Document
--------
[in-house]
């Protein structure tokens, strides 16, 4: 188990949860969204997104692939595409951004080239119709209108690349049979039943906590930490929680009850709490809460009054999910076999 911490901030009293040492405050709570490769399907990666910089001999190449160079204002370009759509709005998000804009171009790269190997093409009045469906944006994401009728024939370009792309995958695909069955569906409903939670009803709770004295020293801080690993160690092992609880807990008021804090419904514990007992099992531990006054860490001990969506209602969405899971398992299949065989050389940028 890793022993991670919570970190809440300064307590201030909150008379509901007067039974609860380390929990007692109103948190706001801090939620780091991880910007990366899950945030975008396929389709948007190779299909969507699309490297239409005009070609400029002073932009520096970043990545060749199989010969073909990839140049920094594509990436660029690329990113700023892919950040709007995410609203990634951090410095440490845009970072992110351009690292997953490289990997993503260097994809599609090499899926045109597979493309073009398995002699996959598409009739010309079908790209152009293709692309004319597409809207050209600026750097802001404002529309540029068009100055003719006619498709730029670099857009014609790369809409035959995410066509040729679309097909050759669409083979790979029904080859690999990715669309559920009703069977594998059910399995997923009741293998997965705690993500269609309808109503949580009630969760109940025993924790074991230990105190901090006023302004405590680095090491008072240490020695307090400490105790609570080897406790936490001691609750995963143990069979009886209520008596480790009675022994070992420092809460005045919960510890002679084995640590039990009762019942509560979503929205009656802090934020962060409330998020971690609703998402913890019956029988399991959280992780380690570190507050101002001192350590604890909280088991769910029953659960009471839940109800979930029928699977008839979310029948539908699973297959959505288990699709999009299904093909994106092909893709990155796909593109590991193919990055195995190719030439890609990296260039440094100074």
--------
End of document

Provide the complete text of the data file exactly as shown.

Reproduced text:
[in-house]
């Protein structure tokens, strides 16, 4: 188990949860969204997104692939595409951004080239119709209108690349049979039943906590930490929680009850709490809460009054999910076999 911490901030009293040492405050709570490769399907990666910089001999190449160079204002370009759509709005998000804009171009790269190997093409009045469906944006994401009728024939370009792309995958695909069955569906409903939670009803709770004295020293801080690993160690092992609880807990008021804090419904514990007992099992531990006054860490001990969506209602969405899971398992299949065989050389940028 890793022993991670919570970190809440300064307590201030909150008379509901007067039974609860380390929990007692109103948190706001801090939620780091991880910007990366899950945030975008396929389709948007190779299909969507699309490297239409005009070609400029002073932009520096970043990545060749199989010969073909990839140049920094594509990436660029690329990113700023892919950040709007995410609203990634951090410095440490845009970072992110351009690292997953490289990997993503260097994809599609090499899926045109597979493309073009398995002699996959598409009739010309079908790209152009293709692309004319597409809207050209600026750097802001404002529309540029068009100055003719006619498709730029670099857009014609790369809409035959995410066509040729679309097909050759669409083979790979029904080859690999990715669309559920009703069977594998059910399995997923009741293998997965705690993500269609309808109503949580009630969760109940025993924790074991230990105190901090006023302004405590680095090491008072240490020695307090400490105790609570080897406790936490001691609750995963143990069979009886209520008596480790009675022994070992420092809460005045919960510890002679084995640590039990009762019942509560979503929205009656802090934020962060409330998020971690609703998402913890019956029988399991959280992780380690570190507050101002001192350590604890909280088991769910029953659960009471839940109800979930029928699977008839979310029948539908699973297959959505288990699709999009299904093909994106092909893709990155796909593109590991193919990055195995190719030439890609990296260039440094100074």